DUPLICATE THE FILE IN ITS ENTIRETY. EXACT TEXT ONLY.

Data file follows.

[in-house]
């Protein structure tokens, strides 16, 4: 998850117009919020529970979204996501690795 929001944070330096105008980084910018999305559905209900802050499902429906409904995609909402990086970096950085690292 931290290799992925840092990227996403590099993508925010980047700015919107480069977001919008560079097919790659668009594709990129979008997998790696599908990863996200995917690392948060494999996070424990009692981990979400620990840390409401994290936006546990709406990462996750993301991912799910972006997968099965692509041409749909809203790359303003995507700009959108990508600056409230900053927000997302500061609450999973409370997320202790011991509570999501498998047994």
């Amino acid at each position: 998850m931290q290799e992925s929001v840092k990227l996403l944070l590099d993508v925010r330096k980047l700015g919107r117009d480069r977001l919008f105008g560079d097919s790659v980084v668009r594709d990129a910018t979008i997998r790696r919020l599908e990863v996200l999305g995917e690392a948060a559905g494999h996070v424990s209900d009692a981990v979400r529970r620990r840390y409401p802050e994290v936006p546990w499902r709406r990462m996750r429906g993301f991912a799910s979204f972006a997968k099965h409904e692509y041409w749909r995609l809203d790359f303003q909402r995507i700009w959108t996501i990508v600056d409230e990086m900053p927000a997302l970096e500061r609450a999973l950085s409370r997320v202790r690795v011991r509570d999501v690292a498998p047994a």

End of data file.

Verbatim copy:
[in-house]
């Protein structure tokens, strides 16, 4: 998850117009919020529970979204996501690795 929001944070330096105008980084910018999305559905209900802050499902429906409904995609909402990086970096950085690292 931290290799992925840092990227996403590099993508925010980047700015919107480069977001919008560079097919790659668009594709990129979008997998790696599908990863996200995917690392948060494999996070424990009692981990979400620990840390409401994290936006546990709406990462996750993301991912799910972006997968099965692509041409749909809203790359303003995507700009959108990508600056409230900053927000997302500061609450999973409370997320202790011991509570999501498998047994």
């Amino acid at each position: 998850m931290q290799e992925s929001v840092k990227l996403l944070l590099d993508v925010r330096k980047l700015g919107r117009d480069r977001l919008f105008g560079d097919s790659v980084v668009r594709d990129a910018t979008i997998r790696r919020l599908e990863v996200l999305g995917e690392a948060a559905g494999h996070v424990s209900d009692a981990v979400r529970r620990r840390y409401p802050e994290v936006p546990w499902r709406r990462m996750r429906g993301f991912a799910s979204f972006a997968k099965h409904e692509y041409w749909r995609l809203d790359f303003q909402r995507i700009w959108t996501i990508v600056d409230e990086m900053p927000a997302l970096e500061r609450a999973l950085s409370r997320v202790r690795v011991r509570d999501v690292a498998p047994a």